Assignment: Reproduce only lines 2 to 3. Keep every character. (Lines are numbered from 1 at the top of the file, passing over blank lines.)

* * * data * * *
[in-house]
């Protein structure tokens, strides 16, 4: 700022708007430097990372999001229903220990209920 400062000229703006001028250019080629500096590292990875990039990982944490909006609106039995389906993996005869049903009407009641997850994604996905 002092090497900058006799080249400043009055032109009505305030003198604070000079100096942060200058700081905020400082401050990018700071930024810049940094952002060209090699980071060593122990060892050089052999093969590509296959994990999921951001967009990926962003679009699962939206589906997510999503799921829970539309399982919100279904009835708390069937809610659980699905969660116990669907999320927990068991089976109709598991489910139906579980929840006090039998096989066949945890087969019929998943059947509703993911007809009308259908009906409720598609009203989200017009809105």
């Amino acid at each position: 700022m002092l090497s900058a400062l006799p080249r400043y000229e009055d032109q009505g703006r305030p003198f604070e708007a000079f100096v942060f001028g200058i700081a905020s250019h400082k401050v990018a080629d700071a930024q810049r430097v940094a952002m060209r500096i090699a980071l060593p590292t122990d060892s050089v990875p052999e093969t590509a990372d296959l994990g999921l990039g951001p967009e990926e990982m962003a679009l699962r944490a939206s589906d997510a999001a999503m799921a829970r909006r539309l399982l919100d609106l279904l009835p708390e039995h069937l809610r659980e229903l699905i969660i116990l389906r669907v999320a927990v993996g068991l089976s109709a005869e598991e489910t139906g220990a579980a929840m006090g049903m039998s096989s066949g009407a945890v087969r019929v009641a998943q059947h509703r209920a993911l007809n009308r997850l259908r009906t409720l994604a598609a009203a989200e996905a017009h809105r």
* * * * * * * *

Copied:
């Protein structure tokens, strides 16, 4: 700022708007430097990372999001229903220990209920 400062000229703006001028250019080629500096590292990875990039990982944490909006609106039995389906993996005869049903009407009641997850994604996905 002092090497900058006799080249400043009055032109009505305030003198604070000079100096942060200058700081905020400082401050990018700071930024810049940094952002060209090699980071060593122990060892050089052999093969590509296959994990999921951001967009990926962003679009699962939206589906997510999503799921829970539309399982919100279904009835708390069937809610659980699905969660116990669907999320927990068991089976109709598991489910139906579980929840006090039998096989066949945890087969019929998943059947509703993911007809009308259908009906409720598609009203989200017009809105």
């Amino acid at each position: 700022m002092l090497s900058a400062l006799p080249r400043y000229e009055d032109q009505g703006r305030p003198f604070e708007a000079f100096v942060f001028g200058i700081a905020s250019h400082k401050v990018a080629d700071a930024q810049r430097v940094a952002m060209r500096i090699a980071l060593p590292t122990d060892s050089v990875p052999e093969t590509a990372d296959l994990g999921l990039g951001p967009e990926e990982m962003a679009l699962r944490a939206s589906d997510a999001a999503m799921a829970r909006r539309l399982l919100d609106l279904l009835p708390e039995h069937l809610r659980e229903l699905i969660i116990l389906r669907v999320a927990v993996g068991l089976s109709a005869e598991e489910t139906g220990a579980a929840m006090g049903m039998s096989s066949g009407a945890v087969r019929v009641a998943q059947h509703r209920a993911l007809n009308r997850l259908r009906t409720l994604a598609a009203a989200e996905a017009h809105r």